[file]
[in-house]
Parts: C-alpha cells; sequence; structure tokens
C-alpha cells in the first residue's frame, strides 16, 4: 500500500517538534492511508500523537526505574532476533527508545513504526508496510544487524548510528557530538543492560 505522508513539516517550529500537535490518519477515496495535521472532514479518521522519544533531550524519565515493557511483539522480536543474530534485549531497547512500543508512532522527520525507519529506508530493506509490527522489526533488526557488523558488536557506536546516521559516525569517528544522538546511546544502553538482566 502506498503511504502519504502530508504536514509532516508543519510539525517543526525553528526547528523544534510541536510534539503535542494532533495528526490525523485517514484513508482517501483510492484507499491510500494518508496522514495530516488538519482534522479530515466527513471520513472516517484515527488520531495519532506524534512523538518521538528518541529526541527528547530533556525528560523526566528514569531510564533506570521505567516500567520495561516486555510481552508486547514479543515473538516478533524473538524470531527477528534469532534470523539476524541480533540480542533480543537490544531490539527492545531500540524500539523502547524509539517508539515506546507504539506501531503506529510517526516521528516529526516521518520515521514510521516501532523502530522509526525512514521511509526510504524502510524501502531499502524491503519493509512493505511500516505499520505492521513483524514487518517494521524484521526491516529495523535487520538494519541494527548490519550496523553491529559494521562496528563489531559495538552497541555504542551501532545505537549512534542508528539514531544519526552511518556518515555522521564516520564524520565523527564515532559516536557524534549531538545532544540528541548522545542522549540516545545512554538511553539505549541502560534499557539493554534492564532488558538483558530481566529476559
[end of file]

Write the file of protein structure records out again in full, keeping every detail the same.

[in-house]
Parts: C-alpha cells; sequence; structure tokens
C-alpha cells in the first residue's frame, strides 16, 4: 500500500517538534492511508500523537526505574532476533527508545513504526508496510544487524548510528557530538543492560 505522508513539516517550529500537535490518519477515496495535521472532514479518521522519544533531550524519565515493557511483539522480536543474530534485549531497547512500543508512532522527520525507519529506508530493506509490527522489526533488526557488523558488536557506536546516521559516525569517528544522538546511546544502553538482566 502506498503511504502519504502530508504536514509532516508543519510539525517543526525553528526547528523544534510541536510534539503535542494532533495528526490525523485517514484513508482517501483510492484507499491510500494518508496522514495530516488538519482534522479530515466527513471520513472516517484515527488520531495519532506524534512523538518521538528518541529526541527528547530533556525528560523526566528514569531510564533506570521505567516500567520495561516486555510481552508486547514479543515473538516478533524473538524470531527477528534469532534470523539476524541480533540480542533480543537490544531490539527492545531500540524500539523502547524509539517508539515506546507504539506501531503506529510517526516521528516529526516521518520515521514510521516501532523502530522509526525512514521511509526510504524502510524501502531499502524491503519493509512493505511500516505499520505492521513483524514487518517494521524484521526491516529495523535487520538494519541494527548490519550496523553491529559494521562496528563489531559495538552497541555504542551501532545505537549512534542508528539514531544519526552511518556518515555522521564516520564524520565523527564515532559516536557524534549531538545532544540528541548522545542522549540516545545512554538511553539505549541502560534499557539493554534492564532488558538483558530481566529476559